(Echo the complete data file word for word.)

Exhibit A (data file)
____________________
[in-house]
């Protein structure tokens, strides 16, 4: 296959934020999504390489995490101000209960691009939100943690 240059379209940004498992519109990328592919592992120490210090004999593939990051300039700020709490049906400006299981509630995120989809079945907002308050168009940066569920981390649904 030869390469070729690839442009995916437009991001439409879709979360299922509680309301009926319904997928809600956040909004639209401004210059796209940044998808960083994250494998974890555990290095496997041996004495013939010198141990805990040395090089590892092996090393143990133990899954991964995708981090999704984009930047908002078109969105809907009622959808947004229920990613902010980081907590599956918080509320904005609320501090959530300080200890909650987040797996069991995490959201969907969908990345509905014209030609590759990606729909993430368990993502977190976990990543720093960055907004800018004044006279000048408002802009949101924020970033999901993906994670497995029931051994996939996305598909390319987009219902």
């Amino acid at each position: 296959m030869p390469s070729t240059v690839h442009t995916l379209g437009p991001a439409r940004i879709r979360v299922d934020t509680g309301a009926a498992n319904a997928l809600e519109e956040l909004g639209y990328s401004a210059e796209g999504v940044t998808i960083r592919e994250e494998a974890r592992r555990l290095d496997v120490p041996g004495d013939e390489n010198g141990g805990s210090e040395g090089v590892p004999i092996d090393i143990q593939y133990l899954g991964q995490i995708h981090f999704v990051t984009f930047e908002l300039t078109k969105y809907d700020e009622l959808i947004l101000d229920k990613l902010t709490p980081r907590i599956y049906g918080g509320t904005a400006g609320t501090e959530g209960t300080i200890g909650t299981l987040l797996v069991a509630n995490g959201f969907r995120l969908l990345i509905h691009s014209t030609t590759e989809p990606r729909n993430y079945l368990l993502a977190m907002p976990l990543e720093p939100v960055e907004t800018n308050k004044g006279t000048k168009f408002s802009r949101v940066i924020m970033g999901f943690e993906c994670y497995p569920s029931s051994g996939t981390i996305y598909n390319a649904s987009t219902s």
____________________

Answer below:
[in-house]
């Protein structure tokens, strides 16, 4: 296959934020999504390489995490101000209960691009939100943690 240059379209940004498992519109990328592919592992120490210090004999593939990051300039700020709490049906400006299981509630995120989809079945907002308050168009940066569920981390649904 030869390469070729690839442009995916437009991001439409879709979360299922509680309301009926319904997928809600956040909004639209401004210059796209940044998808960083994250494998974890555990290095496997041996004495013939010198141990805990040395090089590892092996090393143990133990899954991964995708981090999704984009930047908002078109969105809907009622959808947004229920990613902010980081907590599956918080509320904005609320501090959530300080200890909650987040797996069991995490959201969907969908990345509905014209030609590759990606729909993430368990993502977190976990990543720093960055907004800018004044006279000048408002802009949101924020970033999901993906994670497995029931051994996939996305598909390319987009219902």
């Amino acid at each position: 296959m030869p390469s070729t240059v690839h442009t995916l379209g437009p991001a439409r940004i879709r979360v299922d934020t509680g309301a009926a498992n319904a997928l809600e519109e956040l909004g639209y990328s401004a210059e796209g999504v940044t998808i960083r592919e994250e494998a974890r592992r555990l290095d496997v120490p041996g004495d013939e390489n010198g141990g805990s210090e040395g090089v590892p004999i092996d090393i143990q593939y133990l899954g991964q995490i995708h981090f999704v990051t984009f930047e908002l300039t078109k969105y809907d700020e009622l959808i947004l101000d229920k990613l902010t709490p980081r907590i599956y049906g918080g509320t904005a400006g609320t501090e959530g209960t300080i200890g909650t299981l987040l797996v069991a509630n995490g959201f969907r995120l969908l990345i509905h691009s014209t030609t590759e989809p990606r729909n993430y079945l368990l993502a977190m907002p976990l990543e720093p939100v960055e907004t800018n308050k004044g006279t000048k168009f408002s802009r949101v940066i924020m970033g999901f943690e993906c994670y497995p569920s029931s051994g996939t981390i996305y598909n390319a649904s987009t219902s």